The moment of truth for online advertising
One of the biggest threats to companies dependent on online advertising - although one rarely discussed - is ad filters or ad blockers. The latest data shows that 144 million people worldwide now use these applications installed on their toolbars to prevent advertisements from appearing on the websites they use. Between June 2013 and the same month this year, there has been a 70 percent increase in their use. I wrote about this a few months ago, but the availability of new information prompts me to do so again.
A survey by PageFair and Adobe about the use of ad-blocking (see pdf), referred by an article in British daily The Guardian, proves what many of us have been saying for some time: this is the moment of truth for online advertising, however, the industry has dug its heels in and is refusing to embrace change, instead choosing to lie to itself.
It’s not easy to find hard facts about the extent of ad-blocking: most online publications don’t talk about it, hoping that by keeping quiet, fewer of us will learn about it. But what the figures show is that in some countries, up to a quarter of the online population, reaching 40 percent among the 18 to 29 segment. In Spain, the figure is 14 percent, but growing fast. For a company like Google, ad-blocking presents it with a paradox: the vast majority of its revenue comes from advertising, but it has been the growing take up of its navigator, Chrome, which seems to have the clearest correlation with the widespread use of ad-blockers.
Here’s the simple truth: a large amount of online advertising is a drag, either because of its format or the amount of it. Face with such a drag, most users opt for the technology that allows them to avoid it. Discussion about the fairness of installing an ad-blocker or the sustainability of publications that depend on advertising must take into account that people feel like they are being hassled and see ad-blocking as a way to fight against an abuse and to promote a self-regulation of the market: if you want to live off advertising, use formats that are not a hassle, and don’t fill your pages with the stuff. But the problem runs deeper: given that the option on ad-blockers at installation is all or nothing, most users go for the former. Your page may well have the minimum amount of advertisements, all tastefully placed, but it will be lumped in with all the rest by anybody who installs an ad-blocker.
PageFair and Adobe’s report finally provides some figures for a phenomenon that is being kept quiet to stop it spreading further, and the figures are anything but good. At the same time, there are few options, the two most popular platforms, AdBlock Plus and AdBlock are based on open code software, which means that even if they were forbidden or blocked from toolbars, they could still easily be installed. This is a tide that is not going to be stopped by legislation. For the moment, only Adblock Plus is working on the basis of “good” advertisers and “bad” ones. It talks to companies and if they agree to use non-intrusive formats, it puts them on a white list, although the user still retains the right to block them.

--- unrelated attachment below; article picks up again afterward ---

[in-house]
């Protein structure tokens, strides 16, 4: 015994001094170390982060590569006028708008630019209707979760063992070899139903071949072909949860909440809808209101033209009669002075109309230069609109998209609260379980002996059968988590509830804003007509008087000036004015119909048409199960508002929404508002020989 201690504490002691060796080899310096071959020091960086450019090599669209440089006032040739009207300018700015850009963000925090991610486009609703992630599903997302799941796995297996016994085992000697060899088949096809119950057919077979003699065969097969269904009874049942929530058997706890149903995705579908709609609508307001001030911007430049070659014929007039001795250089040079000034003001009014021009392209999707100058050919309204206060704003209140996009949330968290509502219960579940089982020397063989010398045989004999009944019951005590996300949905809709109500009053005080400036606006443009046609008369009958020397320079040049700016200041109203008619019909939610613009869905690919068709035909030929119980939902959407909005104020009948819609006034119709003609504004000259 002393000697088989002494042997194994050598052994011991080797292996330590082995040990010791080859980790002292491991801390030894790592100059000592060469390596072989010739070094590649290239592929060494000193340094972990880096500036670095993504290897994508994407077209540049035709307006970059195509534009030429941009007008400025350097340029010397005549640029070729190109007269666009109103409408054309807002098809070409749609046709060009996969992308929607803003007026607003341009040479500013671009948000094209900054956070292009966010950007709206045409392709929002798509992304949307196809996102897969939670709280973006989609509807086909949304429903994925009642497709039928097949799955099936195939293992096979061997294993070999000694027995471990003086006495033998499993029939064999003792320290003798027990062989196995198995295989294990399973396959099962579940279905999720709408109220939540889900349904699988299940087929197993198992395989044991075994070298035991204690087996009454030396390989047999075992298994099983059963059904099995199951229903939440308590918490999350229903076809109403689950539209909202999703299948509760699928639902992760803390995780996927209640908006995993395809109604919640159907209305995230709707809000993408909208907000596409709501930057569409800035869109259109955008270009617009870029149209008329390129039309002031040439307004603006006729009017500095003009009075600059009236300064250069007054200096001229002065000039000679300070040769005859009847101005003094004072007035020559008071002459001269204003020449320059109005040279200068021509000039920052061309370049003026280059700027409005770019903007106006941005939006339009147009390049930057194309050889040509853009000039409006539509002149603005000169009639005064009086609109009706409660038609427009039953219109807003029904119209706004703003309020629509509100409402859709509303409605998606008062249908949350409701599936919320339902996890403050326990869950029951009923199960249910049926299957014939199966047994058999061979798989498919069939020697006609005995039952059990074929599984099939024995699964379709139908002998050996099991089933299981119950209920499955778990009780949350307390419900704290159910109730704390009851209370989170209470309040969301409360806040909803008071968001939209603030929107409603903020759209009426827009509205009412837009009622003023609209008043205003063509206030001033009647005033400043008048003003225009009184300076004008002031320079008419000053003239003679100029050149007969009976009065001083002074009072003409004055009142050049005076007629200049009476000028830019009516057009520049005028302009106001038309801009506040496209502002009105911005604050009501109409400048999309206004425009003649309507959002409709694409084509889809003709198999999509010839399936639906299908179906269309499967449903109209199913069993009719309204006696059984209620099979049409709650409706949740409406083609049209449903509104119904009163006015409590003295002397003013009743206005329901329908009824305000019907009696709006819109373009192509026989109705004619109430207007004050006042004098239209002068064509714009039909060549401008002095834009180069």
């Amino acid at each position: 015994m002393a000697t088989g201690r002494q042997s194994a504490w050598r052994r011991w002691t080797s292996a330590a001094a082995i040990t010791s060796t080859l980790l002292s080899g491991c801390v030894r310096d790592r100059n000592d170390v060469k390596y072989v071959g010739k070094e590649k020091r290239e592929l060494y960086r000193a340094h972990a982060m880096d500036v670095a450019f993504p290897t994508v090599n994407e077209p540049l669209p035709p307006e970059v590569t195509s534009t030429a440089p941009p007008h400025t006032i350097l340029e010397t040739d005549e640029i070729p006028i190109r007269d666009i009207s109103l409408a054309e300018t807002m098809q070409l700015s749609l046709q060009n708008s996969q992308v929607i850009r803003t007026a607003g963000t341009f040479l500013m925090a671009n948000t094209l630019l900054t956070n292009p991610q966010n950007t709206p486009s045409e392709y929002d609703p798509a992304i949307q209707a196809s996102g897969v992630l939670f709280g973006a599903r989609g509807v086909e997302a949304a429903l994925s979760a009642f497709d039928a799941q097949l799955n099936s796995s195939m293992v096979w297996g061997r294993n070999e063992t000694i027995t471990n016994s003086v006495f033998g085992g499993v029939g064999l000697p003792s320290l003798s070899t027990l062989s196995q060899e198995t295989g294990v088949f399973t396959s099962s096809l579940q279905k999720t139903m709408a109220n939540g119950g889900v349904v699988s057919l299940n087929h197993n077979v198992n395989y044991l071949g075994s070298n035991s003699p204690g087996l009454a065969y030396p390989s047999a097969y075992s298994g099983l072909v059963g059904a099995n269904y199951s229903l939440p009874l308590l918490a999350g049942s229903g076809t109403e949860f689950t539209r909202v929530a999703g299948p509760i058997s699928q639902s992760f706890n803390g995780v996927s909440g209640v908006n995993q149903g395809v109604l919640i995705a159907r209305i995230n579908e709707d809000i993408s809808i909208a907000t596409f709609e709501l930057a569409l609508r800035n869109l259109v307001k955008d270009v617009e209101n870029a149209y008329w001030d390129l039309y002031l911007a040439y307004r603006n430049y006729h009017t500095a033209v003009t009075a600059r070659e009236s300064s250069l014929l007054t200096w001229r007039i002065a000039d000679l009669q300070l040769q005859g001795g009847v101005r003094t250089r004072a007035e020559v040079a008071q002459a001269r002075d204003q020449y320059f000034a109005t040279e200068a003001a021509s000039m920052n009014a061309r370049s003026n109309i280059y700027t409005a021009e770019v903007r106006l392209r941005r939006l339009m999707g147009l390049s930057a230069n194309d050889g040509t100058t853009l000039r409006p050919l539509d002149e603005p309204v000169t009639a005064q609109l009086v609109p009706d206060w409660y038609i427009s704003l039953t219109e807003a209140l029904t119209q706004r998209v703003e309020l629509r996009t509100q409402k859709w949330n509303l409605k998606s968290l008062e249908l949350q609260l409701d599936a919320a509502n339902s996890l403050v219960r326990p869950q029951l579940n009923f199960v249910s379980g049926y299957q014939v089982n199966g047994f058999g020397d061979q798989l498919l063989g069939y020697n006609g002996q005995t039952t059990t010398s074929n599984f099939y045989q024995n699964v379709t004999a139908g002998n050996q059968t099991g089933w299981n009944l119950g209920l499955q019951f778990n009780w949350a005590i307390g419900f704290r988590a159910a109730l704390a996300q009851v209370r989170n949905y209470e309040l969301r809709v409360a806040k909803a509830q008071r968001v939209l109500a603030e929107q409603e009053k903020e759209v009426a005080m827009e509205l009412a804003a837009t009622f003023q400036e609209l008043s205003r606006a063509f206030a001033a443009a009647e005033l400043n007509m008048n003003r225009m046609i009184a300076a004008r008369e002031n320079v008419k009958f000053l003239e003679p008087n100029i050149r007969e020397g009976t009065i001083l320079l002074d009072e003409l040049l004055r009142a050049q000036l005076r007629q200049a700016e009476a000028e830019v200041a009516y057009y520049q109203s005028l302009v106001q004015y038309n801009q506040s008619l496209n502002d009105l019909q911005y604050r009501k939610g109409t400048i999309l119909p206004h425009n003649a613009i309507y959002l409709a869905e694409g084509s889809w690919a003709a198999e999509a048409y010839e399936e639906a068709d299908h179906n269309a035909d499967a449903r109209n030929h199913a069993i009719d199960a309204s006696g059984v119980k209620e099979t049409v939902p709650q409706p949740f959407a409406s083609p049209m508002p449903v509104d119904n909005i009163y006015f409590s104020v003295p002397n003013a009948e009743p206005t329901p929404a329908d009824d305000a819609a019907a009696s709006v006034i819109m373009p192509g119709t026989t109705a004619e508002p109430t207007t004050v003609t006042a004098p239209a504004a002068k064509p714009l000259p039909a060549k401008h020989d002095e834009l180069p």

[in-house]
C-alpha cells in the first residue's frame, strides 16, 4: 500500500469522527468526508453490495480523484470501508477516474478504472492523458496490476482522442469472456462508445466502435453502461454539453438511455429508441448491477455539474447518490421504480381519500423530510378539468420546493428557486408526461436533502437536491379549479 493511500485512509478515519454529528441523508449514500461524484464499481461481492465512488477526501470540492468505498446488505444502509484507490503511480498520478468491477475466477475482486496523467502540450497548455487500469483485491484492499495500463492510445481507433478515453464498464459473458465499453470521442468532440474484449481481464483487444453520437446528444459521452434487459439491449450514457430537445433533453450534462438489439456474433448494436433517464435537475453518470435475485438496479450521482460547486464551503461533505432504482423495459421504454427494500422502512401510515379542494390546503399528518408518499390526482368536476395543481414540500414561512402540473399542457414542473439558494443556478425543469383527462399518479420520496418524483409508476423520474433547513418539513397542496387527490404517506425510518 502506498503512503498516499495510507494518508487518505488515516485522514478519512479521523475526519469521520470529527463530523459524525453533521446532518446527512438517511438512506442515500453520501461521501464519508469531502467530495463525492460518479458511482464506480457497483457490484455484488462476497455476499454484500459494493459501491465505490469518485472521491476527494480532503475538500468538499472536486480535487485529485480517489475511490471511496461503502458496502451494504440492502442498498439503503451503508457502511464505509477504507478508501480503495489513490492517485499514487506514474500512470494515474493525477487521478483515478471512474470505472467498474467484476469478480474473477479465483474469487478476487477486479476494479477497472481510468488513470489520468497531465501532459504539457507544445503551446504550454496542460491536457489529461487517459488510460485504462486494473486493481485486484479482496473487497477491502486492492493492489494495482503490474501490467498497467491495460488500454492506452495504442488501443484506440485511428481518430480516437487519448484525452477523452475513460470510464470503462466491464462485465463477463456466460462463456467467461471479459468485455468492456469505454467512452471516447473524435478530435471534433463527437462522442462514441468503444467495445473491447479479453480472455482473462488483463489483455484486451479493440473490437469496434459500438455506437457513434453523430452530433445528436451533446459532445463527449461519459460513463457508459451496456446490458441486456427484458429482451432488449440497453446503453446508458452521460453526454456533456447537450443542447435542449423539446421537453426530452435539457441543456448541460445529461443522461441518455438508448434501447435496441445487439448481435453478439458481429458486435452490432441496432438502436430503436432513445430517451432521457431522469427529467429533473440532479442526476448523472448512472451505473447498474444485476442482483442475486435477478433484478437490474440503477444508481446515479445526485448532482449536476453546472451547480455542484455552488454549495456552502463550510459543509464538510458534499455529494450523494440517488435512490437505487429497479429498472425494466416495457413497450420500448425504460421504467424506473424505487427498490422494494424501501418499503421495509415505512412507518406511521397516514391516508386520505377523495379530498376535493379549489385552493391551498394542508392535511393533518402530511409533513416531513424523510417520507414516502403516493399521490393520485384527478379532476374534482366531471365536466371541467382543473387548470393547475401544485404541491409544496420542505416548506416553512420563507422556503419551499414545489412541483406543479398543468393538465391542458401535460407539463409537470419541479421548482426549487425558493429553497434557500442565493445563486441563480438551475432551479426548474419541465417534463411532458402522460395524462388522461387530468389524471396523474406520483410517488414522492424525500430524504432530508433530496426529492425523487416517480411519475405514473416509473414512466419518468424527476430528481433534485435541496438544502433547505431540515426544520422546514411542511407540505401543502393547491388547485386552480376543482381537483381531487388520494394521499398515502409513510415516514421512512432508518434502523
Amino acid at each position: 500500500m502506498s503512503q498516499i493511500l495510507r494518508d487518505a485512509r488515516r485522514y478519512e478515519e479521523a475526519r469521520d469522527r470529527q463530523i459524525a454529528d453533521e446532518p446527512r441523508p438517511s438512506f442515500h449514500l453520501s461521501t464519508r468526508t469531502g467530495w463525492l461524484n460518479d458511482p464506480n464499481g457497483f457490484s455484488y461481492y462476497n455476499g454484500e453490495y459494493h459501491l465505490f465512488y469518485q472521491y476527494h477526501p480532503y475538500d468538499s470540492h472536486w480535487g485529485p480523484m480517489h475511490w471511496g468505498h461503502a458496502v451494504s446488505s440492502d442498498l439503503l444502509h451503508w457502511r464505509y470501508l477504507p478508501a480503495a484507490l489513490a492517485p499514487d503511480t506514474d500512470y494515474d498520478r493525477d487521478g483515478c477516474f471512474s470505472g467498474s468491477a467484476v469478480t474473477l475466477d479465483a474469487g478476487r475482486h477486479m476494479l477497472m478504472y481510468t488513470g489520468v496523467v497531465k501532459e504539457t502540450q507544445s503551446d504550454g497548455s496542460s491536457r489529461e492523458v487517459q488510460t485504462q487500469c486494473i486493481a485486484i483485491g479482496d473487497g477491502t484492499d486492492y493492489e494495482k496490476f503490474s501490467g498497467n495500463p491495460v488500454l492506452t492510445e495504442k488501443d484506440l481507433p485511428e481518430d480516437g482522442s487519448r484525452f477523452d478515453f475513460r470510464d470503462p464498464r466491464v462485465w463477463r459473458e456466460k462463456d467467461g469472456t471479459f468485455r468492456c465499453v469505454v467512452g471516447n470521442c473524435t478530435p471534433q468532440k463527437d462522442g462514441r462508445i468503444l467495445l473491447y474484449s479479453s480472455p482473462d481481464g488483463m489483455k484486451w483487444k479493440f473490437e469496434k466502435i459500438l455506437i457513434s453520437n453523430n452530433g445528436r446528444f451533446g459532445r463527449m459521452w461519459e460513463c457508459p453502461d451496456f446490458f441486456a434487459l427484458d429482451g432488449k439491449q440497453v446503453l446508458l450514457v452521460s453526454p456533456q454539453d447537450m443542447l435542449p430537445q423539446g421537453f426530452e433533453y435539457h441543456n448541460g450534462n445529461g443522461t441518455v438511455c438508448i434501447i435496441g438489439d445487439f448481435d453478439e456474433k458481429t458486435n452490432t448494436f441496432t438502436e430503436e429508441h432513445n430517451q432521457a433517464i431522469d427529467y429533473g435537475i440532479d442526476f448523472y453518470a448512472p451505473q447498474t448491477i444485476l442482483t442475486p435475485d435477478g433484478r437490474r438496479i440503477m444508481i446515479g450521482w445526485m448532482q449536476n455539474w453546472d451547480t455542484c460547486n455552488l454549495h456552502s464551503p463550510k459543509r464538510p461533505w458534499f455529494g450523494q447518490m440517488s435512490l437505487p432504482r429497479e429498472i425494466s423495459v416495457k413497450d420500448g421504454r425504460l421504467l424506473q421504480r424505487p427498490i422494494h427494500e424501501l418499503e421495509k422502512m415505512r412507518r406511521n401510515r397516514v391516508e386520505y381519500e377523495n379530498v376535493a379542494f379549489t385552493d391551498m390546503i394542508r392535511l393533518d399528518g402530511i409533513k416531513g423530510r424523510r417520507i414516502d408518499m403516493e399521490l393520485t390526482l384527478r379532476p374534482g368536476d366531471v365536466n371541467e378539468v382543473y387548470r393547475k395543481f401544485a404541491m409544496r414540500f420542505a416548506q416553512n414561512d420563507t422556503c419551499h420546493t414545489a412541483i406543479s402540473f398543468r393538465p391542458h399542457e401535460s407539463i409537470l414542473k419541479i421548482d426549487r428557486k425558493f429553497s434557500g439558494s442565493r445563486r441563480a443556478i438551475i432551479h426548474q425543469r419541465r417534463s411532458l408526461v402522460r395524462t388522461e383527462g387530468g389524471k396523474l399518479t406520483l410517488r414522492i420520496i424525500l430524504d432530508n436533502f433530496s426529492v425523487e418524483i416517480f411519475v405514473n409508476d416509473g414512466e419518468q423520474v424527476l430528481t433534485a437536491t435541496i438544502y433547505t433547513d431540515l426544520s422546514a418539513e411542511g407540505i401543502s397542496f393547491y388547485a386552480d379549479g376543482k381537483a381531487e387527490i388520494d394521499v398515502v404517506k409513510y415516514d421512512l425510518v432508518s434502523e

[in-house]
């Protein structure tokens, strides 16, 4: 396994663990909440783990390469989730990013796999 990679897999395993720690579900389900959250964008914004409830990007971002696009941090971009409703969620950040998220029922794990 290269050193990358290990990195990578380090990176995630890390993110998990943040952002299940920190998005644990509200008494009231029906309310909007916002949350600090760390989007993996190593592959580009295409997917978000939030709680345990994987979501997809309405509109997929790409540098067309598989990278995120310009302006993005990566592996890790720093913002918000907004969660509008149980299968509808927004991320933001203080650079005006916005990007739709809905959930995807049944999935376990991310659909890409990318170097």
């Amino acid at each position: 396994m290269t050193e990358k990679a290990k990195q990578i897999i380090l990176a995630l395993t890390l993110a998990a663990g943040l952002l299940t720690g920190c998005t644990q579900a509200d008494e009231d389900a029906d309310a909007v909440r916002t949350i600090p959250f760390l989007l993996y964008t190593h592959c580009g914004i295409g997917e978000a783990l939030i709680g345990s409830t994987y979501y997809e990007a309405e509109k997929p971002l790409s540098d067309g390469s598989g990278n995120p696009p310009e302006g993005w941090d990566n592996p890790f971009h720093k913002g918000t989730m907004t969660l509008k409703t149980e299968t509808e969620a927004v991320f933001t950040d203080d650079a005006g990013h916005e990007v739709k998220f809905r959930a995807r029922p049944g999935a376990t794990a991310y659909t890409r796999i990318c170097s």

Denying content to users who have installed an ad-blocker doesn’t seem to be working too well either, making such sites hugely impopular, as well as sparking an arms race with the companies that create ad-blockers. The only real answer in the long term is self-regulation and the development of culture that respects the user.
Adblockers are still relatively rare on smartphones, because it requires installing Firefox or a non-authorized app. But their use is surely only a matter of time. There are companies working on them, and there is the additional incentive for users of freeing up bandwidth, access time, and battery and screen life.
After ignoring the problem for years, ad-blocking has become a very large elephant in the room, a phenomenon no longer the preserve of the technologically advanced. We have reached the point where the only publications with a future will be those that remove intrusive advertising, ignoring the dictates of brands and agencies, and reaching a deal with users to put them on a white list. Let’s not repeat the Napster experience and set off on a race that nobody is going to win.